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Self-esteem and self-image in people with disabilities



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Although we are breaking down more and more barriers to become an accessible and inclusive society, people with disabilities continue to face many challenges in their day-to-day lives. Some are related to discrimination and the environment, but, other times, the difficulties derive from the bad image they have of themselves.

This situation can negatively influence your emotional well-being and even condition your personal development. For this reason, working on self-esteem with people with disabilities is key to helping them respect and love themselves as they are.

The importance of working on self-esteem

Throughout our lives, and based on our experiences, we develop an image about ourselves. What we know as self-esteem is nothing more than having a positive attitude towards oneself.

Why is self-esteem so important?

When our self-image is positive, we see our environment as a safe space with which we can interact. In addition, we are more sociable and face our goals and objectives with a better attitude and greater resources. If, on the contrary, we have a negative or undervalued image of ourselves, we are more insecure and what surrounds us, even small daily actions, can become "dangerous", conditioning all aspects of our life.

In this sense, all of us must work on our self-esteem. However, for people with disabilities, this work is twofold, since, many times, the different circumstances they face (negative social experiences, prejudices, lack of support, communication and / or expression problems) can cause frustration, introversion and isolation.

In addition, many people with disabilities adopt and replicate these attitudes as patterns, which translate into negative behaviors.

In other cases, dependency situations show a vulnerability that can lead to low self-esteem and, as a consequence, to the appearance of self-destructive attitudes. Some people with a certain degree of dependency even end up believing that they cannot do anything and therefore do not try either. This inactivity, in turn, causes them greater isolation and loneliness.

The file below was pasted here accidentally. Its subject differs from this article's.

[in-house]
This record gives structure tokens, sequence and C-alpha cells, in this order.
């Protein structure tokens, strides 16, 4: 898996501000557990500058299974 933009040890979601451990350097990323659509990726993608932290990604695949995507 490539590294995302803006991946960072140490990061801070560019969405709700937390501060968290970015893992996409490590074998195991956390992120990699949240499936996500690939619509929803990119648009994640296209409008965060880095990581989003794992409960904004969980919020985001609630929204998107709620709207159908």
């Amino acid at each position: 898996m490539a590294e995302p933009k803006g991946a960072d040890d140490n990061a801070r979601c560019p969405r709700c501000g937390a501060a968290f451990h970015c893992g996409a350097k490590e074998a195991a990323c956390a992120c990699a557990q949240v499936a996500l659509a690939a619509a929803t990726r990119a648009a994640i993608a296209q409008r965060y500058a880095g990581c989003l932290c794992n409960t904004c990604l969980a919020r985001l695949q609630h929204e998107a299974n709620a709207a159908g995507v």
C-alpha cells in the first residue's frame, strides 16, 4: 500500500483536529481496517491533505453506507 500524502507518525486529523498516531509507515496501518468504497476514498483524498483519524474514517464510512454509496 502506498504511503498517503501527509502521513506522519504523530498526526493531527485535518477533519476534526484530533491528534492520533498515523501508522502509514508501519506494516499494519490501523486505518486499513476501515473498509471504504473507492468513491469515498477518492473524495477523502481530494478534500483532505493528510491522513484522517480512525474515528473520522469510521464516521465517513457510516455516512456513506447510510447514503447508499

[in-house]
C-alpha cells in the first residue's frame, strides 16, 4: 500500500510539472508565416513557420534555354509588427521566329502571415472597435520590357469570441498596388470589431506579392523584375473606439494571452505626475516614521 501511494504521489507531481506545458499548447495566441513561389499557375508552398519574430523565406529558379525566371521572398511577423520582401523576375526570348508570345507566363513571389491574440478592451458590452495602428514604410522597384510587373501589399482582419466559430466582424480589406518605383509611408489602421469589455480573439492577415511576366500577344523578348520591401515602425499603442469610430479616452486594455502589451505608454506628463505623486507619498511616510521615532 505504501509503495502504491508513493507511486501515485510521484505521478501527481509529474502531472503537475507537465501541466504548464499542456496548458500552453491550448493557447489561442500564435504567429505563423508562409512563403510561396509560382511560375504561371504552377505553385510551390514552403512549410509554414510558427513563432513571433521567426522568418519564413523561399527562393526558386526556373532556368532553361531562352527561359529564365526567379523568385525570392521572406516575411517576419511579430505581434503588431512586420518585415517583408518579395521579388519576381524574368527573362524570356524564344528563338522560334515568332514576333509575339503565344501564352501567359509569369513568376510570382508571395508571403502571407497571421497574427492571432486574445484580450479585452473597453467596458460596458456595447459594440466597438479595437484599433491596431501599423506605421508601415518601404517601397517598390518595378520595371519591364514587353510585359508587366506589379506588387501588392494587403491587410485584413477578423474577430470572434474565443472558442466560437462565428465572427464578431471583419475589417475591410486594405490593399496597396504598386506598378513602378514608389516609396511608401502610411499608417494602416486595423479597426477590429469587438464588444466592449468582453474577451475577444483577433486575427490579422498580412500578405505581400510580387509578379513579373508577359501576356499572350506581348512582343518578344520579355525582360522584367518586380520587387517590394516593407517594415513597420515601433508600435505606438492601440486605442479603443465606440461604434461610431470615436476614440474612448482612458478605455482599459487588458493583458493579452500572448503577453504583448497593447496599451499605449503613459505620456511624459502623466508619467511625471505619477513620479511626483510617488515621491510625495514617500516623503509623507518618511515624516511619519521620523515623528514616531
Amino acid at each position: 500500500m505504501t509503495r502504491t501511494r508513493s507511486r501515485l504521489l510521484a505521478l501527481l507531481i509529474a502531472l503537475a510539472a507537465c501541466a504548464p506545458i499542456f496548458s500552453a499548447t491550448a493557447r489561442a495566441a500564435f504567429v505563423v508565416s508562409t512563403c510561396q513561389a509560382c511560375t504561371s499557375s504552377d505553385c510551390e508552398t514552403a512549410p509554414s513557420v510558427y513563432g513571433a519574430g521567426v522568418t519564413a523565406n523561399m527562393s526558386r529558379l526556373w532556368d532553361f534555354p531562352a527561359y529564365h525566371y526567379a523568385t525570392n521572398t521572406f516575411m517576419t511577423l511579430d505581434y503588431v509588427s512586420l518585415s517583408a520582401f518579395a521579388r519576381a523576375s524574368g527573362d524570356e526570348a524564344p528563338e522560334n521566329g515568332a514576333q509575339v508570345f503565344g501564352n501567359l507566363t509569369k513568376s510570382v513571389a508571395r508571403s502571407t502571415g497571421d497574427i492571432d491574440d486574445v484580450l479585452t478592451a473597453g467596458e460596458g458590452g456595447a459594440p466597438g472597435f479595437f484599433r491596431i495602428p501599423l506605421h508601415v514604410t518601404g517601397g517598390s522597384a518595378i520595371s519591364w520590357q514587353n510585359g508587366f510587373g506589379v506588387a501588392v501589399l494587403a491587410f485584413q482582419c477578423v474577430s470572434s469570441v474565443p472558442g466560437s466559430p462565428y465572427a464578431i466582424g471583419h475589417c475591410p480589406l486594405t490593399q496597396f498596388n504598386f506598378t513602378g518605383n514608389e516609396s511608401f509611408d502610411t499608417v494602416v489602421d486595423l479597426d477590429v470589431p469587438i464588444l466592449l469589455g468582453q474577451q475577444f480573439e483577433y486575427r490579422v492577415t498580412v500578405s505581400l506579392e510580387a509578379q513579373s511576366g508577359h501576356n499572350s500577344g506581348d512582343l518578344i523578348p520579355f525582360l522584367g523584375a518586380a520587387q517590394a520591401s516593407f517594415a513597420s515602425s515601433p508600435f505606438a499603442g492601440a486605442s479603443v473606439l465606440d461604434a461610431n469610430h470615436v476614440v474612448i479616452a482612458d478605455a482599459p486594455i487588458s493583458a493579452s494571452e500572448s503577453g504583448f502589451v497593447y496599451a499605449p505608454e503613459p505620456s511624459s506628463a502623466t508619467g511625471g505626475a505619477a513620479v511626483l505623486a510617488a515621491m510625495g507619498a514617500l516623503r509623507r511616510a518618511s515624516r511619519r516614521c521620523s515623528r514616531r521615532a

On the other hand, complexes (inferiority, fear ...) tend to be more common in people with disabilities. It is true that complexes are not objective situations, but feelings. However, many times they can make us feel less useful and do not allow us to advance, even less in a society with a lot of rivalry like ours.

Practical tips to develop self-esteem in people with disabilities and / or dependents

Fostering positive social relationships and belonging to groups beyond their own family environment and encouraging decision-making about their own lives are two actions that help people with disabilities to be more self-confident and feel valued by others.

Other keys to work on the self-esteem and self-image of people with disabilities are:

  • Self-knowledgeKnowing ourselves as we are, with our strengths and weaknesses, helps us to work on our strengths and correct our weaknesses. 

  • Self-acceptanceThe more we know each other, the better we accept ourselves. The process is not easy, but if we are able to see and accept ourselves as we are, we will learn to value ourselves and also to love ourselves.
  • Enhance the virtues. Once we know and accept each other, we are able to more easily detect our strengths and focus on them to get the most out of them
  • Minimize weak points. In the same way, identifying our defects helps us to minimize them, correct them or find alternatives to day-to-day problems.


Activities to improve self-esteem in people with disabilities

Celebrate their successes and acknowledge their achievements in front of others, speak naturally about their difficulties, respect their private spaces, encourage them to make their decisions and share them. Allowing them to make mistakes and learn from their mistakes or providing responsibilities in life, at work and at home according to their abilities, are some gestures that can contribute to improving the self - esteem of a person with a disability.

On the other hand, many associations organize workshops and courses to improve self-image. In these types of workshops, activities are organized to work on self-esteem in people with disabilities and exercises on positive thinking are proposed.

There are also group work dynamics that can help us improve our self-esteem.

One of them consists of accentuating the positive (on a physical, personality or capacity level), both in other people and in oneself. How? Each participant writes on a piece of paper two physical attributes, two personality qualities, and an ability or "expertise" that they like about themselves and the person in front of them. This list is then read aloud.

Another activity to work on self-esteem in people with disabilities consists of learning to define oneself. To do this, we will write on blackboard different adjectives that can define a person. Afterwards, each participant chooses the terms that fit the most with himself / herself and makes a list with them. The second part of the activity consists of looking for the antonyms of these adjectives to make a second list with which the participants do not identify with.

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